United Teachers Los Angeles and the Los Angeles Unified School District, at loggerheads over a contract for a year and a half, are now in 11th-hour state-run mediation talks. The teachers’ union deems insulting the latest offer by Superintendent Austin Beutner, so it seems increasingly likely that 33,000 L.A. educators may make good on their threat to strike.
Cue the critics: A teacher’s strike will just hurt the kids. See? Unions are too radical and corrupt and do more harm than good.
Balderdash. Unions aren’t perfect, but the monotonous smear campaign against them shows how out-of-touch haters are. Especially in this era of Trump, unions offer working class America a competing vision of prosperity and protection. Unlike the California quitters who leave the state complaining that the dream is over for the middle class, labor argues that solutions start with good jobs and management that takes care of more than quarterly earnings.
And in recent years, unions across the state, across different industries, have made their case to the public.
In Kingsburg, more than 500 Sun-Maid workers went on strike for two weeks in September over reduced healthcare coverage; the raisin giant eventually offered a better contract. At Keck Medical Center of USC, the National Union of Healthcare Workers picketed this month to argue that workers at USC-run health clinics should receive the same fully paid health insurance enjoyed by their colleagues at USC hospitals.
Up in the Bay Area, about 2,700 Marriott employees in San Francisco, San Jose and Oakland are currently on the picket line looking for higher wages as they face an ever-escalating cost of living. They’re represented by Unite Here, the powerhouse hotel-workers union that shamed Disney into raising wages next year by publicizing how its employees in Anaheim earn so little that they have to sleep in cars or live five to an apartment.
Meanwhile, my journalism colleagues are currently in negotiations with the Los Angeles Times’ owner to hammer out a contract that will ensure regular raises, solid health benefits and a degree of job security that reporters here haven’t felt in a generation.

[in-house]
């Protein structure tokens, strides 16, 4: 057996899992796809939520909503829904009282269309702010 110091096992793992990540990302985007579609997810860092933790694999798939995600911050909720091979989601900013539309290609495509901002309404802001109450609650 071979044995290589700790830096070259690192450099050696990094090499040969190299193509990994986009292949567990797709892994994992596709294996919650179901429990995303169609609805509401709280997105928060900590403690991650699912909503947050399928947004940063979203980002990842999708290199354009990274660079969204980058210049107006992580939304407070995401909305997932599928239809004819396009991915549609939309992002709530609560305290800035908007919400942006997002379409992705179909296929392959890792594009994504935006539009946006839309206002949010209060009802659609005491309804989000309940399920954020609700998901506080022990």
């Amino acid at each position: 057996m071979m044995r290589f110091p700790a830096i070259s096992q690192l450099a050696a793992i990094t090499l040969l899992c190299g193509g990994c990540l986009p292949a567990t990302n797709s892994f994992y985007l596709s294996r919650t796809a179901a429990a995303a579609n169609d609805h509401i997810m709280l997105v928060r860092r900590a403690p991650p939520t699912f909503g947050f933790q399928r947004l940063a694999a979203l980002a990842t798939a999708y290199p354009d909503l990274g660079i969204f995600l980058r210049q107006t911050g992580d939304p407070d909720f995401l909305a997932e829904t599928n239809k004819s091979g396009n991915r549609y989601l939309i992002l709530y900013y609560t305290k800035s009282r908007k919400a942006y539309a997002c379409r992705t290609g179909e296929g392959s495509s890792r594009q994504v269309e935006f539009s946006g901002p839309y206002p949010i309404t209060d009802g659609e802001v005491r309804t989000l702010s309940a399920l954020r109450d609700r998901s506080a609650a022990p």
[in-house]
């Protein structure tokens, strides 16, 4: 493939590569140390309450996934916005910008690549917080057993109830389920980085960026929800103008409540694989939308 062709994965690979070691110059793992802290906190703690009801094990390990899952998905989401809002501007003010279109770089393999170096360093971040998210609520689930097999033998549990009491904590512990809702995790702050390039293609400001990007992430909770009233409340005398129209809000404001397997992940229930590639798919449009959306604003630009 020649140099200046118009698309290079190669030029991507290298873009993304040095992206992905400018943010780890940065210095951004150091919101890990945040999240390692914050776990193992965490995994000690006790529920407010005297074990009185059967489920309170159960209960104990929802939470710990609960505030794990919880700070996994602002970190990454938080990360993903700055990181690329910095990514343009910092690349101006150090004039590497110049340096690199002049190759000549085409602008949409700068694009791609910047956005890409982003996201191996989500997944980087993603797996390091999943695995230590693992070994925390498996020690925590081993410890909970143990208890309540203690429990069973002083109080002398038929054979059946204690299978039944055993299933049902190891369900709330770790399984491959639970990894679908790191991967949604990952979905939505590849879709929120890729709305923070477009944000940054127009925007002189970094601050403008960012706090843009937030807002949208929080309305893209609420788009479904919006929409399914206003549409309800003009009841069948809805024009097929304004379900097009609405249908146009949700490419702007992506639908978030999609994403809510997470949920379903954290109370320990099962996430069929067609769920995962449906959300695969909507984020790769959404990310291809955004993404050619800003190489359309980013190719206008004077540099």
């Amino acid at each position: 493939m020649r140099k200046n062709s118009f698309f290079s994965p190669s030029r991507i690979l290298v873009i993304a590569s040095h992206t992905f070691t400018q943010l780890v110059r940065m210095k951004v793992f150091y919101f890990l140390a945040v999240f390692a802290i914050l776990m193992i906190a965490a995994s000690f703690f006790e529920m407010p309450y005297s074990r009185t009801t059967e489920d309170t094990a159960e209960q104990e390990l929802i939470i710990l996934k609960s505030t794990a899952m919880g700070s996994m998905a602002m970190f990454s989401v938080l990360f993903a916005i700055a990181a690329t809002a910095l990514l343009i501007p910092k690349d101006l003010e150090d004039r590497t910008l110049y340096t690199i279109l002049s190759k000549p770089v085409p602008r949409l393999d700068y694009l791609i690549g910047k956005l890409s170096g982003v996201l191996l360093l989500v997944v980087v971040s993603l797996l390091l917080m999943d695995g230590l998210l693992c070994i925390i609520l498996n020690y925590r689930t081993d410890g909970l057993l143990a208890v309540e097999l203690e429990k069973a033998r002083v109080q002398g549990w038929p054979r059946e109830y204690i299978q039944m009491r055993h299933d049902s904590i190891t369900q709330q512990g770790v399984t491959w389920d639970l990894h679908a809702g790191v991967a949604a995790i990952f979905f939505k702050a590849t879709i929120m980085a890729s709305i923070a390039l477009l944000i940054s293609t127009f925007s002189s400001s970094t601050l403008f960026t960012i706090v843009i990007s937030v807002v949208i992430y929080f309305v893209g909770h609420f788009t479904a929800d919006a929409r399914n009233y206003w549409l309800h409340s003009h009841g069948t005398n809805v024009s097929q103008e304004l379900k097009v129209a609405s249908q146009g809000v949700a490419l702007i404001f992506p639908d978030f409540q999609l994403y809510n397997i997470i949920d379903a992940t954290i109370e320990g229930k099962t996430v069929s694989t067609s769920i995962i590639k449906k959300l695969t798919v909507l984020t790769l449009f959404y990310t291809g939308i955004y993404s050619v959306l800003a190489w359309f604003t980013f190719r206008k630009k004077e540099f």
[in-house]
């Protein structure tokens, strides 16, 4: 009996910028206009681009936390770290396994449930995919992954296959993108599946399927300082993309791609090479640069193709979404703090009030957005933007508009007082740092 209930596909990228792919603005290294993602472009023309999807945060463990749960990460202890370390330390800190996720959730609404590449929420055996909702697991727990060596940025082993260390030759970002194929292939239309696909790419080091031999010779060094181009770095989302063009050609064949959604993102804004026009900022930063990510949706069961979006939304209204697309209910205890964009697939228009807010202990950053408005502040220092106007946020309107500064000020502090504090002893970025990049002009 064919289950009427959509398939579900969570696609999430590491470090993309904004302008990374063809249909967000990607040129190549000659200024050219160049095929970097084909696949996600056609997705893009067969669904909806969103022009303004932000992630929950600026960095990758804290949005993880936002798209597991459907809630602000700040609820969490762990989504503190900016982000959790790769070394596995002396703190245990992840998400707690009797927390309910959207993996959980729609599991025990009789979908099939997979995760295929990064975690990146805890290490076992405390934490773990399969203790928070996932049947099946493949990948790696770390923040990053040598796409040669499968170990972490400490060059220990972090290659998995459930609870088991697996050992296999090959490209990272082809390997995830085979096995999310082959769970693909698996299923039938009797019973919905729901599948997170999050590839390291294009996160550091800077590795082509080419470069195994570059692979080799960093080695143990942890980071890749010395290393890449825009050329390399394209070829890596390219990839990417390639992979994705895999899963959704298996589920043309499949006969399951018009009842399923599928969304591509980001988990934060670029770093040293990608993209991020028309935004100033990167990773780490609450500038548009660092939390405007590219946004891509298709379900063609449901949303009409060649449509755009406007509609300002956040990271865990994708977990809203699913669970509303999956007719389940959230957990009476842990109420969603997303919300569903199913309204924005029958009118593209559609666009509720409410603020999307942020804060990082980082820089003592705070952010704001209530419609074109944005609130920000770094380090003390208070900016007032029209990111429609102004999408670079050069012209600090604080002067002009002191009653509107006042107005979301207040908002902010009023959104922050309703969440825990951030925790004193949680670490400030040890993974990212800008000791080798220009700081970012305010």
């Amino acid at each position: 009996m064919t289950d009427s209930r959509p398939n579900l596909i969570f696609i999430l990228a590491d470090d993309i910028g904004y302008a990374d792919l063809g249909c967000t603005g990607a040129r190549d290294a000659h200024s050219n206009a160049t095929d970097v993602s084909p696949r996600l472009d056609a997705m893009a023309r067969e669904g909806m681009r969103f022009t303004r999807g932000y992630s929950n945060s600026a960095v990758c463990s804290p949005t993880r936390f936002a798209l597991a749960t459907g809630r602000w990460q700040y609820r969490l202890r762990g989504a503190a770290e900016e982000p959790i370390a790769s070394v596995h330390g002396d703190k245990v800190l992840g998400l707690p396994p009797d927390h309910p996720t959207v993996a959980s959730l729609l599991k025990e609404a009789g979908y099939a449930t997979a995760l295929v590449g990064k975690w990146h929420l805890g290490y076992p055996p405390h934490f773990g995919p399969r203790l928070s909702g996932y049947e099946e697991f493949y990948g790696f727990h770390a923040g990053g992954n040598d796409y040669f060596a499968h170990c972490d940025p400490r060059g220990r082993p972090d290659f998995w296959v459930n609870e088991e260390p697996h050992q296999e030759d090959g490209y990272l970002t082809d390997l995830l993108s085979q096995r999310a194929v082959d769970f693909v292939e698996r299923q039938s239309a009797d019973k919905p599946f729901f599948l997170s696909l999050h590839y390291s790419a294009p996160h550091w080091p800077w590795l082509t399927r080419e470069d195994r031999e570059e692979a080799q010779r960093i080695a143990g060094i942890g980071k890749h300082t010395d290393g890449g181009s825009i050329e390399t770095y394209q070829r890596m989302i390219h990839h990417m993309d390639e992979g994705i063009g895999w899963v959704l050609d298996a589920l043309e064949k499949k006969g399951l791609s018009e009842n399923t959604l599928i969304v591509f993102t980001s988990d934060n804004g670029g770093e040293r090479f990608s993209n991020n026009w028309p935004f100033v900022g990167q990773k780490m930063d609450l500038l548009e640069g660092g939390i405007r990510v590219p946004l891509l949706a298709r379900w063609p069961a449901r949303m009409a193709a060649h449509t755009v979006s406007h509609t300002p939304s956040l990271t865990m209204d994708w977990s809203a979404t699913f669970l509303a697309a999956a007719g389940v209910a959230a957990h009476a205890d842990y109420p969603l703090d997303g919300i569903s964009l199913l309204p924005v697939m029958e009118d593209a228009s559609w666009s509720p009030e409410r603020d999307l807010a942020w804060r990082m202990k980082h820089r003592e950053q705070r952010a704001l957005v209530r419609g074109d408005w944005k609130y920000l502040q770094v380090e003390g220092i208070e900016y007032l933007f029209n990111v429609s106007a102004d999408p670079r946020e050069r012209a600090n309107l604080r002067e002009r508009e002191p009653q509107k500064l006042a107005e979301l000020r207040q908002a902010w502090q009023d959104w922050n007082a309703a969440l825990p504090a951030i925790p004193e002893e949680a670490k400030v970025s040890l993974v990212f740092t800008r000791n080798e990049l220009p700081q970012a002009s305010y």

Records with the U.S. Department of Labor’s Bureau of Labor Statistics show that 40% of “major work stoppages” (strikes involving 1,000 or more workers for at least one shift) in the U.S. in 2016 and 2017 happened in California. The revolts recall the days of the Great Depression in California, when everyone from garment workers to Jewish bakers to orange pickers to longshoremen fought strikebreakers and law enforcement to win workplace rights.
All of this, though, comes at a time when unions represent an decreasing segment of California’s labor force. The UC Berkeley Labor Center estimates that just 16.9% of workers in the state are under a union contract — at 2.5 million union members, the highest amount in the nation but still nowhere near the majority of California households.
But even those of us who don’t belong to one can still learn from their example.
Long before “woke” became a thing, rank-and-file members in California recognized they had to change unions’ old boy network to better reflect society. Immigrants became a vital part of the labor movement going back to the Service Employees International Union’s Justice for Janitors campaign that rocked Los Angeles in the 1990s. In the wake of #MeToo, labor leaders from San Diego to Orange County either walked away or got fired from their influential positions under the cloud of allegations of sexual harassment. Alumni of unions including candidate for U.S. Senate Kevin de Leon, State Assemblywoman Wendy Carrillo and even former L.A. Mayor Antonio Villaraigosa helped to transform California into the redoubt of the anti-Trump resistance it is today.
Union members also offer a lesson for those of ustedes depressed by the appointment of Brett Kavanaugh to the Supreme Court: Labor went through its own devastating loss this year with the Janus decision, which ended compelled dues for public-employee unions. But activists — who saw that decision coming — didn’t fall into gloom-and-doom fatalism. They planned for defeat, doubled down on their mission and have emerged with a renewed sense of purpose.
I’m totally biased toward unions, of course. My mother was a Teamster for about 20 years at the old Hunt-Wesson tomato cannery in Fullerton. We were never rich, but my siblings and I never lacked for anything and always had health insurance. Even though she got laid off in 1997 when ConAgra shut down the Fullerton cannery, to this day Mami receives a small pension. My siblings now work in the public sector, and I see how their membership creates a sense of stability in their lives.
To paraphrase two terms from labor’s heyday at the turn of the 20th century, “bread and roses” (dignified work through a union) seems a better, more realistic option than the pie-in-the-sky (everyone can become rich on their own, either through hard work or in the afterlife) promises of unchecked capitalism. I expect the visibility of unions, and maybe even their numbers, to grow in California in the coming years.